When we look to the future, it becomes clear that the forerunner in the race to find a clean energy source might be solar, and on a simple factor: necessary size for installation. Many of us have seen the size difference between a solar field and a wind farm, and trying to mentally scale a wind farm down to something that’s feasible for household use is fairly difficult.
Indeed, the biggest hurdle that wind power must overcome is the amount of space that the turbines need. Unlike solar panels, which can be set up anywhere that faces the sun, wind turbines require a large amount of space between each turbine in order to operate properly. An article at Energy & Capital notes that wind farms also typically need to be spread out in order to pipe their energy into populated areas, and the process of putting down direct current lines across rural land and several states can cause billions of dollars. This investment is something that makes many government officials hesitate – although wind power is a great source of clean, renewable energy, its cost of installation and maintenance may surpass its benefits.
An article in the Pacific Daily News cites Guam as an example – although wind farms might be a viable asset on the island, there’s concerns with the space needed for turbines, plus the necessity of a steady flow of wind for maximum efficiency. Add the threat of natural disasters, and the project might be over before it begins. Although wind power seems like the perfect solution for renewable energy, the setup can be cumbersome, and wind farms are not suited for every location.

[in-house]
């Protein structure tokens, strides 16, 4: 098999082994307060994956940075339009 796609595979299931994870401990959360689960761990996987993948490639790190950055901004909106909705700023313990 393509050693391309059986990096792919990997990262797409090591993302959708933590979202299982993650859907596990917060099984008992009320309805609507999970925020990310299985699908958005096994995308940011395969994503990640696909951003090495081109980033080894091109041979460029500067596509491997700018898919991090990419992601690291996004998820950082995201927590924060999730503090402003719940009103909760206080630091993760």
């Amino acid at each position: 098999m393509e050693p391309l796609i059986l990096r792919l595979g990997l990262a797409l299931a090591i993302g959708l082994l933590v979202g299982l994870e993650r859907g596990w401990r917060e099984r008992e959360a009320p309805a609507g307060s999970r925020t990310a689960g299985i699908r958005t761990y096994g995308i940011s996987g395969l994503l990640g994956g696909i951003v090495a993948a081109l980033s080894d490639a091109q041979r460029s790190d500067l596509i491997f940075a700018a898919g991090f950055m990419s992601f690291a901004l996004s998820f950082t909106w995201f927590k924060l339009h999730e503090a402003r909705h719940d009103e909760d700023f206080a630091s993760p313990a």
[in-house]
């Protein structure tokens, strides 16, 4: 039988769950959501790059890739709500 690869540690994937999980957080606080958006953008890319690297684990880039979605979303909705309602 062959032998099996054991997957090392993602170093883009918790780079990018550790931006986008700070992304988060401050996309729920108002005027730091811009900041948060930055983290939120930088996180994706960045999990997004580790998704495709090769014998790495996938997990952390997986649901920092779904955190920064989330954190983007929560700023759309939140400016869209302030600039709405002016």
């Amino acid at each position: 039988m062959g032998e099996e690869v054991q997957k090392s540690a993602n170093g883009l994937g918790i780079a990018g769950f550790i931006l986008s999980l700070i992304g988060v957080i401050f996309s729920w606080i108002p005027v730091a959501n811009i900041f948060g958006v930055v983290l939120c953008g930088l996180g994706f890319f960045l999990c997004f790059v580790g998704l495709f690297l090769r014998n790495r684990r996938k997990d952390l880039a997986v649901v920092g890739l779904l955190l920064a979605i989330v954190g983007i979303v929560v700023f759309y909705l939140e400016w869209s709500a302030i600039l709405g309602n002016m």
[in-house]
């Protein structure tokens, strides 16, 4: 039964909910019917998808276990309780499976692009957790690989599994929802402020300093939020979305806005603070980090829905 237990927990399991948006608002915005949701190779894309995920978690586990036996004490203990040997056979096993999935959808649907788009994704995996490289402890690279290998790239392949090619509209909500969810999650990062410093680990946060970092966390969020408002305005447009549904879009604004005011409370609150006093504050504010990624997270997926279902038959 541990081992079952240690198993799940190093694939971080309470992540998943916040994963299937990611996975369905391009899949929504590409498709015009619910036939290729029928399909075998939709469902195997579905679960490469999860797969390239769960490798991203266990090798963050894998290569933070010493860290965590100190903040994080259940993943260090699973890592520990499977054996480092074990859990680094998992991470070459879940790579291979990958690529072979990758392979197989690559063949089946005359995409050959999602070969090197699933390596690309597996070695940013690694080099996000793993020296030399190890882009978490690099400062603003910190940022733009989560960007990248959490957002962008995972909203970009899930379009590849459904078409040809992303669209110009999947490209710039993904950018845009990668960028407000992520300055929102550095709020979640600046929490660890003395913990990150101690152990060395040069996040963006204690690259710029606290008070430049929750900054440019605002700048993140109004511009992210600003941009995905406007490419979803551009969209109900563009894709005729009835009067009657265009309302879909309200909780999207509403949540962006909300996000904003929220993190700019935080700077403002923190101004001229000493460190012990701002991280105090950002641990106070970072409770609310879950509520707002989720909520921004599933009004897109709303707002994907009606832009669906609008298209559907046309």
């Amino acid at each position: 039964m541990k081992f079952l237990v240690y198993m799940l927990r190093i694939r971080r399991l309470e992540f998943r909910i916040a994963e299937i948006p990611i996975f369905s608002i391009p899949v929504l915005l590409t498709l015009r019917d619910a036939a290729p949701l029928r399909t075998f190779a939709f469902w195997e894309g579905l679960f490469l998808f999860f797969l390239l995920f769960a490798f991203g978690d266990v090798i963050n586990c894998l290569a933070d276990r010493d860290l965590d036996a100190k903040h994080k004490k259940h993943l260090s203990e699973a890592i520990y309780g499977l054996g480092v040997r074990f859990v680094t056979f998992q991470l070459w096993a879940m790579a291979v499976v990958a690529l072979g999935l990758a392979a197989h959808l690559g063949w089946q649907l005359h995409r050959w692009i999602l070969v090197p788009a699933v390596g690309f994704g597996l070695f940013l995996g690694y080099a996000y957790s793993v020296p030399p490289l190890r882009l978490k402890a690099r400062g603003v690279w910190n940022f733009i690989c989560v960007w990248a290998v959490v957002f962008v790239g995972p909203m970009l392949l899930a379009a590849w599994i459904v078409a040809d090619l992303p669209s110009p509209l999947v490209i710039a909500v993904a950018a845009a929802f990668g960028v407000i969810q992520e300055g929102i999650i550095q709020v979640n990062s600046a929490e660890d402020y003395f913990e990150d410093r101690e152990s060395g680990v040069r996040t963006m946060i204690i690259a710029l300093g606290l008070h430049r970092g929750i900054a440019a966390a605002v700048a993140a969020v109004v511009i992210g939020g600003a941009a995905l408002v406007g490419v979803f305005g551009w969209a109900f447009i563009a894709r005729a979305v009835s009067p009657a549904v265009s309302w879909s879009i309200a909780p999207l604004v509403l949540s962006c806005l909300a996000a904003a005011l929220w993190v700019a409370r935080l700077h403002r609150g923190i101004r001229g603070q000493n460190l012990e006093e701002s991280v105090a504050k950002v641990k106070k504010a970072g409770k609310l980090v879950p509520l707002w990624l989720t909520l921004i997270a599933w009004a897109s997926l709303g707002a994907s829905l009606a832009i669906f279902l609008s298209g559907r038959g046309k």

Now consider solar panels. Solar technology is making panels smaller and less noticeable all the time, and with the current leaps and bounds made by technology, it won’t be too long before solar panels become even more ubiquitous – and far more affordable than a wind turbine. A piece from the Climate News Network reports that as solar panel prices have begun to fall, solar energy is turning into even more of a cost-effective solution. “The price of solar panels has now fallen so far worldwide that, in sunny climes, they can compete on cost with any other form of energy generation,” says the article, and discusses a huge solar farm set up in the American Sun Belt that “produces as much power as a large coal-fired plant.” The US Navy has already bought in to a solar farm in Arizona, and hot on the heels of the US federal government investing in solar energy, India is purported to be using government land as a site for the world’s largest solar plant in 2017. As more and more countries begin to invest in solar power, both government and individual citizens alike are realizing that the sun’s energy could be the solution to cutting out fossil fuels.
The Future of Energy Will Include Solar and Wind Power
Although you can’t go wrong in choosing renewable energy over fossil fuels, if you’re looking for a more easily accessible – and easily installable – solution, it’s far more likely you’ll pick solar panels over wind turbines. Given that solar energy has already been scaled down to household use, its emerging popularity will create even more of a market, thus advancing its technology more quickly. Wind turbines may be a good large-scale source of energy, but it looks as though solar energy may corner the market on renewable energy in the near future.
Do you agree that solar energy is the best source of renewable power, or do you think wind energy will continue to evolve? Let us know what you think in the comments.